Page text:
[I]t’s a familiar story happening in cities all over the world: artists move into rundown areas for the cheap rents, which begins a process of regeneration and – to use a dirtier word – gentrification.
Dubai is a city that doesn’t need any help with either of those things.
I mean, why would it need artists to help regenerate areas of the city when it can simply build the living daylights out of anything that isn’t already spectacular?
But anyone who loves art and the effect it can have on a place ought to be pleased that Dubai does have its own art scene, and just like in other cities, it’s a grass-roots movement rather than an installation from above.
Dubai’s Al Quoz district started blossoming as an artistic haven around the same time as East London and Brooklyn, New York City.
Like those hubs of creativity, Al Quoz is a formerly rundown area which still looks like an industrial no man’s land.
Old factories and warehouses, which have barely changed in appearance on the outside, are now home to art galleries and studios – the basis of the Middle East’s groovy new arts scene.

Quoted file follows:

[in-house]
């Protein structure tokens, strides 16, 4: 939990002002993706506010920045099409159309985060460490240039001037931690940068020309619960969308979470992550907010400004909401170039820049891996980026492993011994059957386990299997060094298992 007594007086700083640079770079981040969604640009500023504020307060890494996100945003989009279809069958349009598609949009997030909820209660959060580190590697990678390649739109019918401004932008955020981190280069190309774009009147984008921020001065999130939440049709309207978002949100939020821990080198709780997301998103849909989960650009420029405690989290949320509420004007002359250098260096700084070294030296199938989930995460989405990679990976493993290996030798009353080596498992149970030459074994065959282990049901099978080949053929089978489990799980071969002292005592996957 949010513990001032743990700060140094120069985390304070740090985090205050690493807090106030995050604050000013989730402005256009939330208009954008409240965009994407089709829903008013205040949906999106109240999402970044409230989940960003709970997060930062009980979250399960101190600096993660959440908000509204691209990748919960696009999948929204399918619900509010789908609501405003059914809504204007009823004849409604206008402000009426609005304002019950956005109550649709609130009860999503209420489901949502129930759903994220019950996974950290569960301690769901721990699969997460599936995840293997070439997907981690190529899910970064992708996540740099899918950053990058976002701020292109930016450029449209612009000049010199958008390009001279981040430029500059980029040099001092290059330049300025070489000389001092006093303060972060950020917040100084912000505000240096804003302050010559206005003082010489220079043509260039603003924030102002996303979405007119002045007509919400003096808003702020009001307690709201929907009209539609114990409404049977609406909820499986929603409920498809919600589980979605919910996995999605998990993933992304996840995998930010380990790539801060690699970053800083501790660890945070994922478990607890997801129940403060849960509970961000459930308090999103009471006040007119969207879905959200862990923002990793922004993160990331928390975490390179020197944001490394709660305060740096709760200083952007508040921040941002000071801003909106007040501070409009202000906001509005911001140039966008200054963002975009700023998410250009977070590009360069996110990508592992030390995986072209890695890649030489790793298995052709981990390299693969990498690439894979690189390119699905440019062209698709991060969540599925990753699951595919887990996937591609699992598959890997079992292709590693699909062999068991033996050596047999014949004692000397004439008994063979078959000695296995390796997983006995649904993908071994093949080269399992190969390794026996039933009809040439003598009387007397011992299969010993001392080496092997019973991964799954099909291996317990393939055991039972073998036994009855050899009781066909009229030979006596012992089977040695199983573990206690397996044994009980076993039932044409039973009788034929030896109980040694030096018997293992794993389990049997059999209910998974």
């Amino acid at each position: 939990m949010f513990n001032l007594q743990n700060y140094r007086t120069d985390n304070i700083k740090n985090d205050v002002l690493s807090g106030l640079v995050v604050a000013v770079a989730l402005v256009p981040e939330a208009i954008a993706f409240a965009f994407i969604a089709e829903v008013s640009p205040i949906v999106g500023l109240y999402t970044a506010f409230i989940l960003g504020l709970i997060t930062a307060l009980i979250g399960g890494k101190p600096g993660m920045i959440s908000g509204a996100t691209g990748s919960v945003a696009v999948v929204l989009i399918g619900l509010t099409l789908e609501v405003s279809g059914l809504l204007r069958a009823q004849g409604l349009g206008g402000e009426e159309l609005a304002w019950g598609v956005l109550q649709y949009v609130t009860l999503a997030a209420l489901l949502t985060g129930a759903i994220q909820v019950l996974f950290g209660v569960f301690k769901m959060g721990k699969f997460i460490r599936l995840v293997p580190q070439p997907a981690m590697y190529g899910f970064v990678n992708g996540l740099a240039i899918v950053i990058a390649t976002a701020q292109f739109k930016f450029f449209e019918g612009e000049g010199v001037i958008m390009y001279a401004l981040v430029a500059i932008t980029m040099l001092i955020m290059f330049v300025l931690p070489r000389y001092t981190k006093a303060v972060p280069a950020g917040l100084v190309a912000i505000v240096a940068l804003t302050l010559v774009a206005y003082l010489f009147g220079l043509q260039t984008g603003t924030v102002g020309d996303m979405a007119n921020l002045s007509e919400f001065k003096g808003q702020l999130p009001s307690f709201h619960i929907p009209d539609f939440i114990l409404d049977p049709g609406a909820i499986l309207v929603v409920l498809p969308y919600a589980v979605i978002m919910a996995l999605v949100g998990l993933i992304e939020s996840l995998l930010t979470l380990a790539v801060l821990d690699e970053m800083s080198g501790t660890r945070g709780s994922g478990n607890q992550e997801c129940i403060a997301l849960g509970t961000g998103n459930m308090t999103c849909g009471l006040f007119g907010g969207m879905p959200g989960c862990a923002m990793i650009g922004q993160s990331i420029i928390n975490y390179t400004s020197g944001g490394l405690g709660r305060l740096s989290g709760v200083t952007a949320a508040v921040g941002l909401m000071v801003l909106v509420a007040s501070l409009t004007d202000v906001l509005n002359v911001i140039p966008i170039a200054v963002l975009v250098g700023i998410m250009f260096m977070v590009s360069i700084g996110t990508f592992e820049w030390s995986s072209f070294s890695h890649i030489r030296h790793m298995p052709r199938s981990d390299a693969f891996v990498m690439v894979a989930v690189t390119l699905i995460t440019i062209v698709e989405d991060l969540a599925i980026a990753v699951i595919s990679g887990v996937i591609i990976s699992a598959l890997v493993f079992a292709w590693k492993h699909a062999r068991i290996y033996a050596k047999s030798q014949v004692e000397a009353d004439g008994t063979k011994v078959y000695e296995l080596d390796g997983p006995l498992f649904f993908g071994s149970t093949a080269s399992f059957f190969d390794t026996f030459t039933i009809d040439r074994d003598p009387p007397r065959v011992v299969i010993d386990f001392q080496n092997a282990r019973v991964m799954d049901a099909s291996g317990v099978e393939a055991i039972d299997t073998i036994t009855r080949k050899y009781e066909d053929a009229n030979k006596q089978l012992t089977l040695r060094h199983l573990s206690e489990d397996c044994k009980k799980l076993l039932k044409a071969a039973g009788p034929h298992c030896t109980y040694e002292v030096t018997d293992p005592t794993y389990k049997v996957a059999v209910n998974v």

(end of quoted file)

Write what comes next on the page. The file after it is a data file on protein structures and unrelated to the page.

Trawling down its streets, there are vantages where you could confuse Al Quoz for the industrial zones of London and Brooklyn, where young artists have migrated in search of cheap rent and studio space.
It looks, feels, and mostly is a world away from the glitz and hubris of central Dubai.
The nucleus of the Middle East’s avant-garde is the Third Line gallery, an ultra-modernist white cube where the UAE meets the west coast of the USA.
From the outside, you could be staring at a piece of California pop art – a scene from Ruscha, Hopper or early Hockney.
But inside, a western template is given over to supporting mostly up-and-coming and established artists from the Middle East.
Step into the Third Line on any given day, and you could be treated to an exhibition or a talk by one of the region’s many accomplished artists, and a book shop supporting their growing body of fantastic contemporary art.
Make no mistake, Dubai isn’t a pale imitation of a western gallery. It holds its own on the international stage, as do the many other relatively new galleries in Al Quoz.
Middle Eastern artists are increasingly breaking out into the international art scene – and it appears to be taking notice.
If you attend one of the private views or exhibition openings in Al Quoz, you won’t just find Arabian art dealers scouting for pieces from the local talent.
You’ll hear art connoisseurs from London, New York and Paris come to take a look at what Dubai has to offer.
And like me, they’re usually very impressed.
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